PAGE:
Some hotels and restaurants have yet to reopen and downtown offices and towers have emptied. It leads to the question: will downtown ever come back?By Andy Sheehan

PITTSBURGH (KDKA) – The international law firm of K&L Gates leases 14 floors of a tower in downtown Pittsburgh, but the conference rooms, office cubicles and conference centers are empty. Manager partner Thomas Smith is one of the few who walk the empty halls.

Andy Sheehan: “You’re lonely here.”
Thomas Smith: “Yeah, as you can see we’re only at about 15 percent of our staff and lawyers for the past several months.”

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Most of K&L’s 550 lawyers and professional staff are working home — and Smith says they haven’t missed a beat. It’s a trend that predates the pandemic.

“But obviously COVID has accelerated that process, has demonstrated to us that we’re able to serve our clients with the high level of effectiveness remotely,” Smith said.

And that’s bad news for downtown building owners as clients reassess their need for space. While some businesses are planning to leave downtown entirely, at a minimum, most firms want to downsize downtown.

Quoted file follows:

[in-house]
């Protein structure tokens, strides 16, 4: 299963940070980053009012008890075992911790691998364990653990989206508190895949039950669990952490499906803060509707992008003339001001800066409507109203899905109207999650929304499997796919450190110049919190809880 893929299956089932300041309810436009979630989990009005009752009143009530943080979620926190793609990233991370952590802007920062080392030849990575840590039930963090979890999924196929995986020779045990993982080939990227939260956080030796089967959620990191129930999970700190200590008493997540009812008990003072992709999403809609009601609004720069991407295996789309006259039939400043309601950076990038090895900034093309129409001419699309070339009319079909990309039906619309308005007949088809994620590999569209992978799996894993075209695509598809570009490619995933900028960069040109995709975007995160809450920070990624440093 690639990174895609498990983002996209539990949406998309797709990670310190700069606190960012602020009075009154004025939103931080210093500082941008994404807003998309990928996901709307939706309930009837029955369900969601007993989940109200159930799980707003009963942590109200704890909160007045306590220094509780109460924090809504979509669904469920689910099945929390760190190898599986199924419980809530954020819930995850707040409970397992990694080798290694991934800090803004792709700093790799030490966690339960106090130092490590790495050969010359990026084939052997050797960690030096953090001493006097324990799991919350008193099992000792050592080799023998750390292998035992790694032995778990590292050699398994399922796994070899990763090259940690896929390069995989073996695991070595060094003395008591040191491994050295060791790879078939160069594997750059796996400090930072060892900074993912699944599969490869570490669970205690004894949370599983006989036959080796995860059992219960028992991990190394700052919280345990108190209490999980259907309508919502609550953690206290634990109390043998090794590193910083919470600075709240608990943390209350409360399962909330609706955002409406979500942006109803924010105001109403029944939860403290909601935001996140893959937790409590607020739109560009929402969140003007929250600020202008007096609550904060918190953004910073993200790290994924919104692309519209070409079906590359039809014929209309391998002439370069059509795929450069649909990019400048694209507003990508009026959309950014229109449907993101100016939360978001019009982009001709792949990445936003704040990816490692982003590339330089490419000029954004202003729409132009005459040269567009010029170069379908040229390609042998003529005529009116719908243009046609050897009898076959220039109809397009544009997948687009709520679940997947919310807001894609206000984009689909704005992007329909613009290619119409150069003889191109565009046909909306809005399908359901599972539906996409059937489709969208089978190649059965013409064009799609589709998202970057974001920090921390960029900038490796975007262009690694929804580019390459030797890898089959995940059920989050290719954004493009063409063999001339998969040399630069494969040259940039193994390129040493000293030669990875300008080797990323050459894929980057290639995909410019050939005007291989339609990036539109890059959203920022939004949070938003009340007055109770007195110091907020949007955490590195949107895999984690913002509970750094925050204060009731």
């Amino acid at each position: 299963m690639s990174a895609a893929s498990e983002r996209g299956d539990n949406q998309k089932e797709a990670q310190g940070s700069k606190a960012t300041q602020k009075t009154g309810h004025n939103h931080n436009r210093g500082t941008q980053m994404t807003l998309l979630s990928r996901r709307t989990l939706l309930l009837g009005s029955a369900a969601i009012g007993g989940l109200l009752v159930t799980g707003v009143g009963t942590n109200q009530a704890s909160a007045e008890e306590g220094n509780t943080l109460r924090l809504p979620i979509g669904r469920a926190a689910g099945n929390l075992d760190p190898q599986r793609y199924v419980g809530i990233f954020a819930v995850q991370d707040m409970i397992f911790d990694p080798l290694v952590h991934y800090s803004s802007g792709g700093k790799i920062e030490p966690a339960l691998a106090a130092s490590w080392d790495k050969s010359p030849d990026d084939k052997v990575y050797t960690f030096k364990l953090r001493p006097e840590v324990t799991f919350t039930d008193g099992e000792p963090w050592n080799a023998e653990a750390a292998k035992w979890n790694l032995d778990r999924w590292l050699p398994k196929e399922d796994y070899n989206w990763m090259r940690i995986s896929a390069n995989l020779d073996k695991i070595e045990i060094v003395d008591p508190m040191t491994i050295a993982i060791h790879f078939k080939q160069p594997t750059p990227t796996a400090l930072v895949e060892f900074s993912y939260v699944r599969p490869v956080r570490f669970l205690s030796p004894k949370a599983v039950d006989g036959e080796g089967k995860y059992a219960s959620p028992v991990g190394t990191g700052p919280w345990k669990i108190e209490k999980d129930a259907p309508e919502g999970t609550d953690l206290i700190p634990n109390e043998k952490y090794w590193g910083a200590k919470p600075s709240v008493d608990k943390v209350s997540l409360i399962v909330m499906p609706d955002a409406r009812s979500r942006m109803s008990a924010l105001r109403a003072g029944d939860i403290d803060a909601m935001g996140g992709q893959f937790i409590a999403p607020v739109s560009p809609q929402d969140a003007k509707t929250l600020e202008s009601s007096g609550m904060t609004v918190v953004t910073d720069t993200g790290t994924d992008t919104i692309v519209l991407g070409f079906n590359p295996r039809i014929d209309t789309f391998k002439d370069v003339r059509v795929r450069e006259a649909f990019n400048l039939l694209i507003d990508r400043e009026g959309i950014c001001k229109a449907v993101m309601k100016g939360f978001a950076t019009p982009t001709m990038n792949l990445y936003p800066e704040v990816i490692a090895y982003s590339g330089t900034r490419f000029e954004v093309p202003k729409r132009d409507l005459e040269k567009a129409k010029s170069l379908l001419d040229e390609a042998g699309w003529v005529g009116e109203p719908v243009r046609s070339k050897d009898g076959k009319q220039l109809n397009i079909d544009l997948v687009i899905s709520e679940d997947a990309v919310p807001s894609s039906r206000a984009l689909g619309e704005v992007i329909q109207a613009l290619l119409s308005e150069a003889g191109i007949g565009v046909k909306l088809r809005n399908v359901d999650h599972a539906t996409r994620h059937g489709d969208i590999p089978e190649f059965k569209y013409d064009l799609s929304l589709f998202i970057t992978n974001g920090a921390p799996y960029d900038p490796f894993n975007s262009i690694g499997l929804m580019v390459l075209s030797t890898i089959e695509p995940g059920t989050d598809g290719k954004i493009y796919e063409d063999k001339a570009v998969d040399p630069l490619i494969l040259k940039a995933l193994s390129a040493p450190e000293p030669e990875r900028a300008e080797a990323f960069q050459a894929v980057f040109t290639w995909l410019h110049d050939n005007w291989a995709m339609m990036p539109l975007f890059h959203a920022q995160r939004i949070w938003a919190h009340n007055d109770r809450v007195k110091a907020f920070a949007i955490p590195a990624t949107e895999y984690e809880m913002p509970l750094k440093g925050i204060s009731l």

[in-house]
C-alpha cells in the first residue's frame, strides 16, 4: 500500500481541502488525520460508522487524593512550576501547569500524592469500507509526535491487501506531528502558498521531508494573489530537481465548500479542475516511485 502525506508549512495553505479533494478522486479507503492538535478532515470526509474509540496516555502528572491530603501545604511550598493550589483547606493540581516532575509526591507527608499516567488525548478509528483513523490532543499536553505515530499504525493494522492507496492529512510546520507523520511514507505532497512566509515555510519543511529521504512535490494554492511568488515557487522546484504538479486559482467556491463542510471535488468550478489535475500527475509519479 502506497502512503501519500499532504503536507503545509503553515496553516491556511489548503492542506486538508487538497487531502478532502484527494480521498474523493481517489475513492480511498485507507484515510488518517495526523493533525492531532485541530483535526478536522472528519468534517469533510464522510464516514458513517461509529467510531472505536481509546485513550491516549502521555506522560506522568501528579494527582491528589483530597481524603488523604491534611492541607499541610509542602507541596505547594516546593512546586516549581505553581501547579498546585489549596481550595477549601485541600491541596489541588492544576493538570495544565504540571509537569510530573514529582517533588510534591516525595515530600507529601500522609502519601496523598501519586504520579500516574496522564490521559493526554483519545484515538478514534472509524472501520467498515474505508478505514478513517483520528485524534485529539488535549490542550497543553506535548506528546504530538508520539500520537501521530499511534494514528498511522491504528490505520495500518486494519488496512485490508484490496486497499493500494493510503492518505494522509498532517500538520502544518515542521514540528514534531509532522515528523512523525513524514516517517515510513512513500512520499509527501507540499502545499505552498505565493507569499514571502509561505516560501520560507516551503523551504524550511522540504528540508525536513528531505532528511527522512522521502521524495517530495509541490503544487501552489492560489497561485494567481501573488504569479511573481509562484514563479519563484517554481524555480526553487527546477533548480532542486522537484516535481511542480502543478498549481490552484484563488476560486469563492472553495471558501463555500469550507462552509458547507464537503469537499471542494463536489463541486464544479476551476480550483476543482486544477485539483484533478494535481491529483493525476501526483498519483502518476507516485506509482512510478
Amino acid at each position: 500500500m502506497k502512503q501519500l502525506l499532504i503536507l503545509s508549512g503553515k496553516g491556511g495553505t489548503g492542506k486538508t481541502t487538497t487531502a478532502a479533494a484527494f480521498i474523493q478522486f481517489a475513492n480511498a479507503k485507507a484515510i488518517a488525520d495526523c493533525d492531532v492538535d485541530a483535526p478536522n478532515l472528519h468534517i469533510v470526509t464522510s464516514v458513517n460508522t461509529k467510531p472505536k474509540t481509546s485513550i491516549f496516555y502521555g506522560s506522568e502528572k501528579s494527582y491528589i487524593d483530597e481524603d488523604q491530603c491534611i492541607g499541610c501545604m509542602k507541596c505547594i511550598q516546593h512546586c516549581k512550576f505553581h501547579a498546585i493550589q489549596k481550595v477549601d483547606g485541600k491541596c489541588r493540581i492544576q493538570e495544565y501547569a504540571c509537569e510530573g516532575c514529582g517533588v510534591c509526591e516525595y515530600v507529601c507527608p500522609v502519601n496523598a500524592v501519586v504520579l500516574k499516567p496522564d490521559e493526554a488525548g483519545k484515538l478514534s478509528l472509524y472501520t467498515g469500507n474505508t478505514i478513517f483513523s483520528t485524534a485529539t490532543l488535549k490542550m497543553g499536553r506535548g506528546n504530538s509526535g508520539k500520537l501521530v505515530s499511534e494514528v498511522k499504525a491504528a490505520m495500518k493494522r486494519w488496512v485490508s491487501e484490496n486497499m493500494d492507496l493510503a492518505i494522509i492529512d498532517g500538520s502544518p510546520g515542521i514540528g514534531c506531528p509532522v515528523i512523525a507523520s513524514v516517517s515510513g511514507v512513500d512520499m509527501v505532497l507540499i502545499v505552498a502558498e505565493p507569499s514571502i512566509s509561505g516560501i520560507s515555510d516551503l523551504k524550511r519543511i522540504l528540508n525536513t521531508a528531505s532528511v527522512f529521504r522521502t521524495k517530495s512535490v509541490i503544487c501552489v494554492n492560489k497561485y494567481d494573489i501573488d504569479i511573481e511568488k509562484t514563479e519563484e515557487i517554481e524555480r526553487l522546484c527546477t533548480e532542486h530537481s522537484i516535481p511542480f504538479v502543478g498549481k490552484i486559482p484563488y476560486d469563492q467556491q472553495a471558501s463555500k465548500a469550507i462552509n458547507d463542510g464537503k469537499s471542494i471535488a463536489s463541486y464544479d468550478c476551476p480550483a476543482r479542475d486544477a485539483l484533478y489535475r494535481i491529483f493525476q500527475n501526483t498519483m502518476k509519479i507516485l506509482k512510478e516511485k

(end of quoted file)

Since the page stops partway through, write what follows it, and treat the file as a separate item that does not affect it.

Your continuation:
Brendan McManus of Hanna Commercial Real Estate says some are planning to establish satellite offices in the suburbs for staff and clients who don’t want the commute.

“I think it’s an accommodation to staff. They can drive their own car to work and not use public transportation and an accommodation to partners and associates who prefer not to come downtown,” he said.

Still, others say most firms remain committed to staying, believing downtown’s benefits will endure in a post-COVID world.

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“The sentiment is ‘not so fast.’ We’re not moving out of these high-density core areas,” said Jeffrey Ackerman of CBRE. He believes workers will tire of Zoom meetings and are most productive working face-to-face in the midst of a cultural hub.

“Having a cup of coffee together with your co-worker, innovating and generating new ideas and new products, new ways of thinking — that’s going to happen by being in the office and collaborating,” he said.

K&L Gates isn’t leaving but will likely have a much smaller presence in the future.

“We have not made a decision about how much we’ll reduce, but I’m confident we’ll be reducing our space substantially,” Smith said.

Meanwhile, Dollar Bank is re-locating its home office downtown. The bank is closing its downtown offices in Gateway Center and moving to a 20-story office tower at Stanwix Street and Fort Pitt Boulevard.

Some employees will also be moving to the Liberty Commons in the Strip.

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The bank says the moves will allow for more physical distancing and accommodations to prevent the spread of coronavirus.